Thursday, February 18, 2010
The three needle files at right represent a bevy of metal files that I have and use. (I got a bunch of them in a rummage sale; and rarely use all of them.)You can "get by" with having and using four needle files:
- a square-shaped file
- a round shaped file
- a flat file (with no cutting edges on the sides)
- and a D-shaped file.
The black "thing" shown is another fingernail file. I use it "sometimes."
The other "tool" you need in this category is a solid clipboard with a nice, flat board, a file folder full of various grades of sandpaper, and a tack rag. The clipboard holds your sandpaper in place, and then you can pull your wood pieces across it to sand. If you have a rubber finger piece that filing clerks sometimes use to push papers, that can help with adding friction to the piece of wood you want to sand. When I sand a flat side of the wood and the other side won't show, I use the tack rag to wipe any dust off that side of the piece. This sometimes makes my fingers slightly tacky,too, which helps with sanding the board. If not, I sometimes lick my fingers and press down on the wood with my damp fingers to push the board back and forth across the sandpaper. It gives just enough friction that I can move the board across the sandpaper. You don't have to press very hard - just enough to make contact. Let the sanding material do the work.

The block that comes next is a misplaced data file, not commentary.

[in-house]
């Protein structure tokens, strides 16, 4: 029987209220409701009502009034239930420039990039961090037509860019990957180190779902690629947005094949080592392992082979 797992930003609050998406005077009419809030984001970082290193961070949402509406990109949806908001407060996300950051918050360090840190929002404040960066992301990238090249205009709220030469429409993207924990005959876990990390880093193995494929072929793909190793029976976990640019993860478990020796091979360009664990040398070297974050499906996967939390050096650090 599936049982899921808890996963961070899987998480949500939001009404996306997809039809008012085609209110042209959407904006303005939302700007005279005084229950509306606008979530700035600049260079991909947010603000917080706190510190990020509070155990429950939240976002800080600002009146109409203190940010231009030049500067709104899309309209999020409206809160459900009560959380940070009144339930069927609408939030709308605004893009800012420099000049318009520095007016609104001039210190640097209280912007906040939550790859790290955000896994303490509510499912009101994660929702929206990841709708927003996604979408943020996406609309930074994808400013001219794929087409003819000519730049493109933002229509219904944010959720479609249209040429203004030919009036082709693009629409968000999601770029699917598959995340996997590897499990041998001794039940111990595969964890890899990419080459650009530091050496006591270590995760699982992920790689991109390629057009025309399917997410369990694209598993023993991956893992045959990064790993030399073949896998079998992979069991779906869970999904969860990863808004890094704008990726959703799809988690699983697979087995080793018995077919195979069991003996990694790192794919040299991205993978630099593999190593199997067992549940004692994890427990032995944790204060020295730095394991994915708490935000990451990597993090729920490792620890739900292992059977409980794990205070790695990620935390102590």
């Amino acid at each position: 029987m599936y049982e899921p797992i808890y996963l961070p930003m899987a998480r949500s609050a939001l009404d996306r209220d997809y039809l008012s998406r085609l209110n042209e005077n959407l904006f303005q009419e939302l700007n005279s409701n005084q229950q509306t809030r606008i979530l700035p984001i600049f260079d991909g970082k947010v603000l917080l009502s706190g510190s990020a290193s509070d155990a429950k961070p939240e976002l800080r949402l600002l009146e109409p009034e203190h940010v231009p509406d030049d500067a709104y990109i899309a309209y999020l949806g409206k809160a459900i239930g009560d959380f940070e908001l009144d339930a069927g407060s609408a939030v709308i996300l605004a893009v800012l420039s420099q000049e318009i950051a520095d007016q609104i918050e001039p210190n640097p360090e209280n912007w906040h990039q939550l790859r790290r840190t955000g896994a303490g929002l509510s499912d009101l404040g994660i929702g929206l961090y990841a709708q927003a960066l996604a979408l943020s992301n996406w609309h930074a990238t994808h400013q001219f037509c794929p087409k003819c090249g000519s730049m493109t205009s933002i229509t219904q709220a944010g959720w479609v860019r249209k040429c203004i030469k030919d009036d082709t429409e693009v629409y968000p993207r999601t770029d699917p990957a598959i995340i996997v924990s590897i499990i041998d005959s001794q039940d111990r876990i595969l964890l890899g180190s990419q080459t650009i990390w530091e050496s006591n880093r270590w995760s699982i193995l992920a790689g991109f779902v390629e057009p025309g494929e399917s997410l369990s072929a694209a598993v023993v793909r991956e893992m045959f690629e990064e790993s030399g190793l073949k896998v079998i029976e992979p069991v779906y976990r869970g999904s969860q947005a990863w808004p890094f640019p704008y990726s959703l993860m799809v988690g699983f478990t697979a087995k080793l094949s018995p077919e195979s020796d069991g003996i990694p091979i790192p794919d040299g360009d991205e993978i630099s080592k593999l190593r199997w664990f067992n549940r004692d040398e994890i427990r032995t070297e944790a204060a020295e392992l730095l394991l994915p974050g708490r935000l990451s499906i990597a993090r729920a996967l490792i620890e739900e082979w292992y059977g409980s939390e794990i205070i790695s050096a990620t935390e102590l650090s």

When I'm sanding edges of a miniature board or lengthwise on a thin edge of a longer piece, I count the number of times I push or pull the wood across the sandpaper. I then flip the board around 180 degrees and sand it again for an equal number of strokes. That way, I don't end up with a trapezoid or badly deformed piece of wood. ;-)
Here are the sandpaper grits I use in my workshop:
100, 120, 150, 180, 220, 320, 400, 600, 1500
If the wood you're working with is already quite smooth, you can probably skip the 100 and 120 grits and start at 150. I usually do between 20 and 40 strokes with each grade of the paper. Recently, I read through a woodworkers' how-to site and they claimed that when finishing wood projects, a craftsman only needs to go to 220 grit. I can definitely feel a difference on my pieces when I don't go to the finest grade of paper. But then, we're talking MINIATURES here and not some rough piece of furniture!
After I've sprayed Deft on my natural wood pieces, and it has dried thoroughly, I usually have some 0000 (that's four zeroes) steel wool on hand that I gently wipe across the piece. Never do the steel wool with much vigor - it can cut right back down to the bare wood and destroy a nicely stained and varnished piece!
Posted by George the Miniguy at 9:21 PM